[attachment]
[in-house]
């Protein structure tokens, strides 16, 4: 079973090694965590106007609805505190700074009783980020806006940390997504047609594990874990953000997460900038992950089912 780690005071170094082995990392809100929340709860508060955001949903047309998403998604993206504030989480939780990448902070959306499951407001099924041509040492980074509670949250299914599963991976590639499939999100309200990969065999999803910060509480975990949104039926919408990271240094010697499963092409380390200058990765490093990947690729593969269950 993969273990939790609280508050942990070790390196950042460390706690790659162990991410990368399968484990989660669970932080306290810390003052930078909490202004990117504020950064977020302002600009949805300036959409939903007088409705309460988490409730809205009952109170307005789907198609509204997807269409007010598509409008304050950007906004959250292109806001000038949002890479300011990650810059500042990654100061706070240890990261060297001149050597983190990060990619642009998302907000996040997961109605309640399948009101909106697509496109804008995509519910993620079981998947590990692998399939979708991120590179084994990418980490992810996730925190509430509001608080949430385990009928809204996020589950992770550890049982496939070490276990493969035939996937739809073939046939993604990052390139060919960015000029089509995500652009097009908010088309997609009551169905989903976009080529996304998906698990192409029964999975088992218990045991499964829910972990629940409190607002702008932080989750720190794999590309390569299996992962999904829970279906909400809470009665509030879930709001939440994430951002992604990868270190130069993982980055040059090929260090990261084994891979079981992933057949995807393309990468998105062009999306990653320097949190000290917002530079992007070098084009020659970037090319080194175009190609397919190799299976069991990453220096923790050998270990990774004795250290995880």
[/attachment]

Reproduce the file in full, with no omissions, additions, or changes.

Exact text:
[in-house]
């Protein structure tokens, strides 16, 4: 079973090694965590106007609805505190700074009783980020806006940390997504047609594990874990953000997460900038992950089912 780690005071170094082995990392809100929340709860508060955001949903047309998403998604993206504030989480939780990448902070959306499951407001099924041509040492980074509670949250299914599963991976590639499939999100309200990969065999999803910060509480975990949104039926919408990271240094010697499963092409380390200058990765490093990947690729593969269950 993969273990939790609280508050942990070790390196950042460390706690790659162990991410990368399968484990989660669970932080306290810390003052930078909490202004990117504020950064977020302002600009949805300036959409939903007088409705309460988490409730809205009952109170307005789907198609509204997807269409007010598509409008304050950007906004959250292109806001000038949002890479300011990650810059500042990654100061706070240890990261060297001149050597983190990060990619642009998302907000996040997961109605309640399948009101909106697509496109804008995509519910993620079981998947590990692998399939979708991120590179084994990418980490992810996730925190509430509001608080949430385990009928809204996020589950992770550890049982496939070490276990493969035939996937739809073939046939993604990052390139060919960015000029089509995500652009097009908010088309997609009551169905989903976009080529996304998906698990192409029964999975088992218990045991499964829910972990629940409190607002702008932080989750720190794999590309390569299996992962999904829970279906909400809470009665509030879930709001939440994430951002992604990868270190130069993982980055040059090929260090990261084994891979079981992933057949995807393309990468998105062009999306990653320097949190000290917002530079992007070098084009020659970037090319080194175009190609397919190799299976069991990453220096923790050998270990990774004795250290995880």